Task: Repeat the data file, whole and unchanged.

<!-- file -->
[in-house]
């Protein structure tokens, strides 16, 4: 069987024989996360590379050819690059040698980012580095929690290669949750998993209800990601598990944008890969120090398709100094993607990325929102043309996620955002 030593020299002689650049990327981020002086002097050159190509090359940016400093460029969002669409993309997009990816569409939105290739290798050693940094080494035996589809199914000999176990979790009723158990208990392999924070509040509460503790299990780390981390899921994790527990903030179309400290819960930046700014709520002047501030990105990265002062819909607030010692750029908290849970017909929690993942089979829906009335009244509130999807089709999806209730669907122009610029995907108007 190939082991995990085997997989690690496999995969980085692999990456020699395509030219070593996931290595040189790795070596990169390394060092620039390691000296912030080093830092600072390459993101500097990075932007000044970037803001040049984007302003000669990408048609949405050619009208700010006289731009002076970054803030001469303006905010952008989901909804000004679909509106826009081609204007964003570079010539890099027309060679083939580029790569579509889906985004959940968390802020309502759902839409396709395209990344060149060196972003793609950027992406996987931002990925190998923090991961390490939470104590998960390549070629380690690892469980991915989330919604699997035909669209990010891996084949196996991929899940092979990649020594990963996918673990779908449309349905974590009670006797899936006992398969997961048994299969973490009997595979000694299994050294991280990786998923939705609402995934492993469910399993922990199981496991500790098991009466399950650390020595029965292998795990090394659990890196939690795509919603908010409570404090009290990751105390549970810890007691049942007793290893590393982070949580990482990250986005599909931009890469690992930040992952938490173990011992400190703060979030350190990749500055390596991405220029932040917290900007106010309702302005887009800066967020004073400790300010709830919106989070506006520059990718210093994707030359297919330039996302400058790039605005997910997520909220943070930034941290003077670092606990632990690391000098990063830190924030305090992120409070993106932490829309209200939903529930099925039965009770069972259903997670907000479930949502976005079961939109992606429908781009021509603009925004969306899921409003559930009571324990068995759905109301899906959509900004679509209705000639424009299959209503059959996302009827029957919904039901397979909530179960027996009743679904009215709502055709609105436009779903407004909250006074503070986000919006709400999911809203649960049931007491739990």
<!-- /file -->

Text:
[in-house]
């Protein structure tokens, strides 16, 4: 069987024989996360590379050819690059040698980012580095929690290669949750998993209800990601598990944008890969120090398709100094993607990325929102043309996620955002 030593020299002689650049990327981020002086002097050159190509090359940016400093460029969002669409993309997009990816569409939105290739290798050693940094080494035996589809199914000999176990979790009723158990208990392999924070509040509460503790299990780390981390899921994790527990903030179309400290819960930046700014709520002047501030990105990265002062819909607030010692750029908290849970017909929690993942089979829906009335009244509130999807089709999806209730669907122009610029995907108007 190939082991995990085997997989690690496999995969980085692999990456020699395509030219070593996931290595040189790795070596990169390394060092620039390691000296912030080093830092600072390459993101500097990075932007000044970037803001040049984007302003000669990408048609949405050619009208700010006289731009002076970054803030001469303006905010952008989901909804000004679909509106826009081609204007964003570079010539890099027309060679083939580029790569579509889906985004959940968390802020309502759902839409396709395209990344060149060196972003793609950027992406996987931002990925190998923090991961390490939470104590998960390549070629380690690892469980991915989330919604699997035909669209990010891996084949196996991929899940092979990649020594990963996918673990779908449309349905974590009670006797899936006992398969997961048994299969973490009997595979000694299994050294991280990786998923939705609402995934492993469910399993922990199981496991500790098991009466399950650390020595029965292998795990090394659990890196939690795509919603908010409570404090009290990751105390549970810890007691049942007793290893590393982070949580990482990250986005599909931009890469690992930040992952938490173990011992400190703060979030350190990749500055390596991405220029932040917290900007106010309702302005887009800066967020004073400790300010709830919106989070506006520059990718210093994707030359297919330039996302400058790039605005997910997520909220943070930034941290003077670092606990632990690391000098990063830190924030305090992120409070993106932490829309209200939903529930099925039965009770069972259903997670907000479930949502976005079961939109992606429908781009021509603009925004969306899921409003559930009571324990068995759905109301899906959509900004679509209705000639424009299959209503059959996302009827029957919904039901397979909530179960027996009743679904009215709502055709609105436009779903407004909250006074503070986000919006709400999911809203649960049931007491739990």